What would publicly owned rail look like in the UK?

Talk about nationalised rail in this country and it won’t be long before some media or political figure will trot out tired cliches about British Rail sandwiches.

Ignoring the fact that BR was starved of investment, that it still delivered some of the most efficient railways in Europe, that nationalised rail in Europe delivers better performance and the fact that every survey shows that the public want re-nationalised rail, there’s plenty of vested interests in the privatised rail industry that think there’s no more powerful argument against nationalisation than inaccurate stereotypes dragged up from the 1970s.

What would publicly owned rail look like in the UK exactly? 

Well, maybe a starting point could be the East Coast Mainline.  Following the collapse of two previous private operators, East Coast has been run directly by the state for the last three years.

How is it doing?

Today we found out that Directly Owned Railways (DOR) who run the service posted the following results for the year:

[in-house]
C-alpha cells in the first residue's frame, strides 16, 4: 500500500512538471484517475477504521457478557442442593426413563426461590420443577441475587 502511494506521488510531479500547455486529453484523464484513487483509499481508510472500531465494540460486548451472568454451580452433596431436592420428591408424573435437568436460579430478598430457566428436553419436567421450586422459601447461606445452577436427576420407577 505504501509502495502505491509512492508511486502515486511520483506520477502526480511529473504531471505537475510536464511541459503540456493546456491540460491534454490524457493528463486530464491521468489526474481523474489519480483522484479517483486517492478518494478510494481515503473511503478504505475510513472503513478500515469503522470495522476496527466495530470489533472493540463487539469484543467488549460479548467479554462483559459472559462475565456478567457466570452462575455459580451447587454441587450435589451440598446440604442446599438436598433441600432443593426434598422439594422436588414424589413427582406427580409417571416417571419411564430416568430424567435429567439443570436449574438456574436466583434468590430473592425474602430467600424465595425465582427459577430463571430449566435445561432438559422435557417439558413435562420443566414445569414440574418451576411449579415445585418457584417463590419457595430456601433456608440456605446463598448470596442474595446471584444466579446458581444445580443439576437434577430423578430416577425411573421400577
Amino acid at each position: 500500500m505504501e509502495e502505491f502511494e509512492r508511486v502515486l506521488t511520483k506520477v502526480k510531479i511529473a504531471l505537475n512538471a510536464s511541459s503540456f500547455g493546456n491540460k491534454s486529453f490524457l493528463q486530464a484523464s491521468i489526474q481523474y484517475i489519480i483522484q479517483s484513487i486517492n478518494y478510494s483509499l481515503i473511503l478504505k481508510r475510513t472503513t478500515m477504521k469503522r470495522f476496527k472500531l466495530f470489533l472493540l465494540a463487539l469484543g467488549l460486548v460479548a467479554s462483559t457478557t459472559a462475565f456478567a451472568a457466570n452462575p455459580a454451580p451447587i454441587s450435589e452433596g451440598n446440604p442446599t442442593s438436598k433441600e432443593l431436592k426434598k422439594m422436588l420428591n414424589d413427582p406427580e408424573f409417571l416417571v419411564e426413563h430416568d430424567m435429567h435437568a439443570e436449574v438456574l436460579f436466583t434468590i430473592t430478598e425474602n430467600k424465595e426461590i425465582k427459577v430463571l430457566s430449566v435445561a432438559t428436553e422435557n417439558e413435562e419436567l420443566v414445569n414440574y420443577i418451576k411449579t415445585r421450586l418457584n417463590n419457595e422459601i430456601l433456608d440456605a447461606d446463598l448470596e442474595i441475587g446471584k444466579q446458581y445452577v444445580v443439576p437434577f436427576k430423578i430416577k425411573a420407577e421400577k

• Turnover amounted to £665.8 million, an increase of £20 million, leaving a profit before tax and service payments to the Department for Transport of £195.7 million, an increase of £13 million.
  • Passenger journeys at East Coast, which runs trains from London to Yorkshire, the North East and Scotland, increased by 2.1%
  • Customer satisfaction at East Coast rose by 2%, and the latest punctuality figures were its best since records began in 1999.

Who’d have thought, huh?

Bob Crow, General Secretary of RMT said: 

“These figures show that a publicly-owned train operator can run services without robbing the taxpayer and without ripping off huge private profits and dividends. Every single penny made by DOR is reinvested in services and that is why they should be handed the West Coast route as an alternative to the current franchise madness and be allowed to carry on developing a publicly-owned railway on the East Coast.”

So here we have a public ownership success story that certainly puts the spotlight on lesser performing private operators.

The government’s plan then?  The East Coast line will transfer to a new private operator around the end of 2013.